Facebook Event Map

Summary

I created an “Event Map” feature for the Facebook mobile app. This project was inspired by my observations that a lot of my peers seem to be unaware about events taking place in the area. Facebook emphasizes their mission to connect people to the world around them, so this project is a step towards achieving the company’s higher level goals.

By ideating through solutions, I arrived at an interactive map design that displays information about events in the area. The design considers Facebook’s design patterns while implementing new patterns around my feature.

Skills and Tools Involved

Product Design

Rapid Exploration

User Research

Sketch

UWP Project Preview

Introduction

The Problem

Because I live in a college town, there are a lot of events in my area. Unfortunately, a lot of the time, students aren’t aware of what goes on in the area due to insufficient marketing. Whether there are social events, academic events, or career events, there are always a lot of valuable opportunities that I feel like people are missing.

There was a review session?
We missed the BOGO deal today!

People in the community use a variety of mediums to keep updated, but there’s no denying that Facebook is an important hub for event awareness. I looked at Facebook’s mission statement, and I saw that this issue around a lack of awareness disrupts the company’s vision.

Facebook Mission Statement

Facebook's mission is to give people the power to build community and bring the world closer together. People use Facebook to stay connected with friends and family, to discover what's going on in the world, and to share and express what matters to them.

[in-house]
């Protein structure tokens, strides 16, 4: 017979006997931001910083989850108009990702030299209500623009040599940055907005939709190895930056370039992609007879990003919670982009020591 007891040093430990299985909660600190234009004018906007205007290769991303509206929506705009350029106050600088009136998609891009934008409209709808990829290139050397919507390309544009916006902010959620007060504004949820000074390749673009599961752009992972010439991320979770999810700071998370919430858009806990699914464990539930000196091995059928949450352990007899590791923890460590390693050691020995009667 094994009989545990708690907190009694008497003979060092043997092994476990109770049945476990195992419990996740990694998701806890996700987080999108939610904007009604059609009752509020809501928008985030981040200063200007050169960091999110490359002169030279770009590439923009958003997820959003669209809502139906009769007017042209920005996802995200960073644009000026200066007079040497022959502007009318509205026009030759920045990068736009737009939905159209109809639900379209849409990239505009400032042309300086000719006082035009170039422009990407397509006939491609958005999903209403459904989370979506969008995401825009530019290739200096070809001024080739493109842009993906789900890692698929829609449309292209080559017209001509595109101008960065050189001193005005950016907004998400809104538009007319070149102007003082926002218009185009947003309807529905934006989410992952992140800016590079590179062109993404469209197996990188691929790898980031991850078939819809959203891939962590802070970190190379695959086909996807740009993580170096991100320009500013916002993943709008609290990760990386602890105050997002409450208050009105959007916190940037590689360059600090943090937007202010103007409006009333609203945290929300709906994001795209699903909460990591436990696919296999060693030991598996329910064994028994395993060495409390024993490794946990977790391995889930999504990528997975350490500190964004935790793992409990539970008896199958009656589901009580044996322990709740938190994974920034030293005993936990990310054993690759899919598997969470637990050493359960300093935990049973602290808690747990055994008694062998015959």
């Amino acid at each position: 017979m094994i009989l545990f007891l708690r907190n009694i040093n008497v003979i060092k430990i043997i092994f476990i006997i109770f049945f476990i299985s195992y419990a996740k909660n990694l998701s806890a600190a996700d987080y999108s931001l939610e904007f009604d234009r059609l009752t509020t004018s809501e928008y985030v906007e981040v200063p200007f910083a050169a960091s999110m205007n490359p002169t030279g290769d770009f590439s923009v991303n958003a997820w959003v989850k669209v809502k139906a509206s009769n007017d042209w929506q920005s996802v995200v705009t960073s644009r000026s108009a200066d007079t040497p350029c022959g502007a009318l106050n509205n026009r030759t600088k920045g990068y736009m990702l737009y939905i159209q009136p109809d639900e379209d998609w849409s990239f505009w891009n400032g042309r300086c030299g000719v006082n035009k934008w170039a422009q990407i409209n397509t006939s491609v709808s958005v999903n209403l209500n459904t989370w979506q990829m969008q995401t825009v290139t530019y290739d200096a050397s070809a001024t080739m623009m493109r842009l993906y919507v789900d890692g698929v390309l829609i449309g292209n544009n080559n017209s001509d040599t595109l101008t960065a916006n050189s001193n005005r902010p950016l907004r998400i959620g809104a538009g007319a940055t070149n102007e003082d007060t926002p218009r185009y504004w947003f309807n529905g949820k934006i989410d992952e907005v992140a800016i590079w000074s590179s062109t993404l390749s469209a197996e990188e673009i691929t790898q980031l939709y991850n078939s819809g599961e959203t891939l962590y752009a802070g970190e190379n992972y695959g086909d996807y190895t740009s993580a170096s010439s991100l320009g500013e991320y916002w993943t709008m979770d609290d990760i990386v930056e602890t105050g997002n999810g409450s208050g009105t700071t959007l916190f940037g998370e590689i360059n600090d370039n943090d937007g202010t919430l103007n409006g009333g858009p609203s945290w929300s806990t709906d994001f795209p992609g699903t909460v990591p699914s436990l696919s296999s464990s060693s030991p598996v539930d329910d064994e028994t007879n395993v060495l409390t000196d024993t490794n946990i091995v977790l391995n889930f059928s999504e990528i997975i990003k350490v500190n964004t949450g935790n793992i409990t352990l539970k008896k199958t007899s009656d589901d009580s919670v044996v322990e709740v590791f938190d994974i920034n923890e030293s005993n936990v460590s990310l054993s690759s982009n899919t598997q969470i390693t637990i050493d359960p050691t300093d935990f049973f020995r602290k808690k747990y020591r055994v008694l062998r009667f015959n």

I wanted to think about solutions to this by improving the discoverability of Facebook events.

Exploration Steps

  1. User Research
    • "Speed Interviews"
  2. Ideation
    • "Wireframes"
    • "Feedback"
  3. Mockups
    • "Screens"
    • "Decisions"
  4. Conclusion
    • "Outcome"
    • "Thinking Forward"
3 Days

User Research

Speed Interviews

Because the observations stated above are subjective, I wanted to test them using 5-minute interviews with 10 of my friends.

Name Age How does FB contribute to your awareness of events in the area? How many events have you missed this month that you were unaware of? How much time in a day do you spend on FB?
Angie 13 'It doesn't' 0 < 10 mins
Lee 19 'If Facebook didn't exist then there wouldn't be much I would know about.' 10 30 mins
Brian 20 'It depends on how often I check it.' 4 30 mins
Sachi 21 'I would say a lot!' 0 2 hours
James 21 'That’s primarily how I find out about events.' 5 1.5 hours
Sierra 21 'Facebook is really useful for staying aware.' 2 2 hours
Ting-Ting 22 'Facebook is 15-20% of how I find out about events.' 2 1 hour
Mohamed 24 'I’m only aware of events that my social circle attends.' 3 2.5 hours
Steven 31 'Nope; I rarely use Facebook.' 0 0 mins
Celeste 58 'I don't use it for that and don't know how to.' 0 0 mins
Weaknesses

I was able to get a lot of responses from my age group, but I didn’t have much access to younger and older populations. Nevertheless, the evidence I have suggests that these groups wouldn’t use Facebook to search for events as often. I assume that children and adolescents don’t have the liberty to freely go to community events, and working-class individuals have less free time on their hands. Ideally, I would have more resources and access to test these assumptions, but that is not the case here.

Results

As seen, in young adults, Facebook is a very important resource for event awareness. In rare cases like Sachi, Facebook users may not feel like they’ve missed any important events; but the majority of users say that they have. Lee had the highest number of missed events (with 10 in a month) and said that he is only aware of 50% of events that he’d like to go to.

Ideation

Wireframing

Since my redesign would need to fit in the Facebook app's ecosystem, I prepared for my wireframing session by looking at the app's UI to keep my visual patterns conistent with its standards.

While wireframing, I had several considerations and assumptions while thinking about improving event discovery:

  • ”What basic information do you need to present to a user so that they can decide on whether or not they want to go to an event?”
    - Location, time, and an event description.
  • "How do you keep a user aware of events when they’re not using the app?" - Lockscreen notifications.